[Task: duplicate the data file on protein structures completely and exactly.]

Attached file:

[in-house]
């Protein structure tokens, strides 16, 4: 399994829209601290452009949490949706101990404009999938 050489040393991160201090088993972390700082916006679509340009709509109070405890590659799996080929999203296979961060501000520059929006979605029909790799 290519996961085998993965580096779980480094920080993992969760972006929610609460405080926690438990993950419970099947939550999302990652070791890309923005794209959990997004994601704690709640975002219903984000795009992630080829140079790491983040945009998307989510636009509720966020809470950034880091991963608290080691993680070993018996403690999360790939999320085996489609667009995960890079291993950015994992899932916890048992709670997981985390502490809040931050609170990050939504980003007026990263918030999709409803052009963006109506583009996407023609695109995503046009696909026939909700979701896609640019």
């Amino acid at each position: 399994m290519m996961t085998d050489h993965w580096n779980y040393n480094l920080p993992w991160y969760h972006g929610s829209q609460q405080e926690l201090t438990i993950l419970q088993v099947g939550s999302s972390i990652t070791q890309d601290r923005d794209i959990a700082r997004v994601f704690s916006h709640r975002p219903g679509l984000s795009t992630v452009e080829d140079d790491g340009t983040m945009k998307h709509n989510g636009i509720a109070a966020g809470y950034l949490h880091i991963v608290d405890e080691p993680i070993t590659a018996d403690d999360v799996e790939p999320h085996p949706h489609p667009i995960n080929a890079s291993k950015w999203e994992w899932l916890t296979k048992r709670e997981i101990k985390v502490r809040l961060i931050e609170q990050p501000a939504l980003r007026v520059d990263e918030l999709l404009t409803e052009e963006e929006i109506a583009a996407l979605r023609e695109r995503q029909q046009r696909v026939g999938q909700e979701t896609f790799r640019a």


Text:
[in-house]
């Protein structure tokens, strides 16, 4: 399994829209601290452009949490949706101990404009999938 050489040393991160201090088993972390700082916006679509340009709509109070405890590659799996080929999203296979961060501000520059929006979605029909790799 290519996961085998993965580096779980480094920080993992969760972006929610609460405080926690438990993950419970099947939550999302990652070791890309923005794209959990997004994601704690709640975002219903984000795009992630080829140079790491983040945009998307989510636009509720966020809470950034880091991963608290080691993680070993018996403690999360790939999320085996489609667009995960890079291993950015994992899932916890048992709670997981985390502490809040931050609170990050939504980003007026990263918030999709409803052009963006109506583009996407023609695109995503046009696909026939909700979701896609640019």
């Amino acid at each position: 399994m290519m996961t085998d050489h993965w580096n779980y040393n480094l920080p993992w991160y969760h972006g929610s829209q609460q405080e926690l201090t438990i993950l419970q088993v099947g939550s999302s972390i990652t070791q890309d601290r923005d794209i959990a700082r997004v994601f704690s916006h709640r975002p219903g679509l984000s795009t992630v452009e080829d140079d790491g340009t983040m945009k998307h709509n989510g636009i509720a109070a966020g809470y950034l949490h880091i991963v608290d405890e080691p993680i070993t590659a018996d403690d999360v799996e790939p999320h085996p949706h489609p667009i995960n080929a890079s291993k950015w999203e994992w899932l916890t296979k048992r709670e997981i101990k985390v502490r809040l961060i931050e609170q990050p501000a939504l980003r007026v520059d990263e918030l999709l404009t409803e052009e963006e929006i109506a583009a996407l979605r023609e695109r995503q029909q046009r696909v026939g999938q909700e979701t896609f790799r640019a």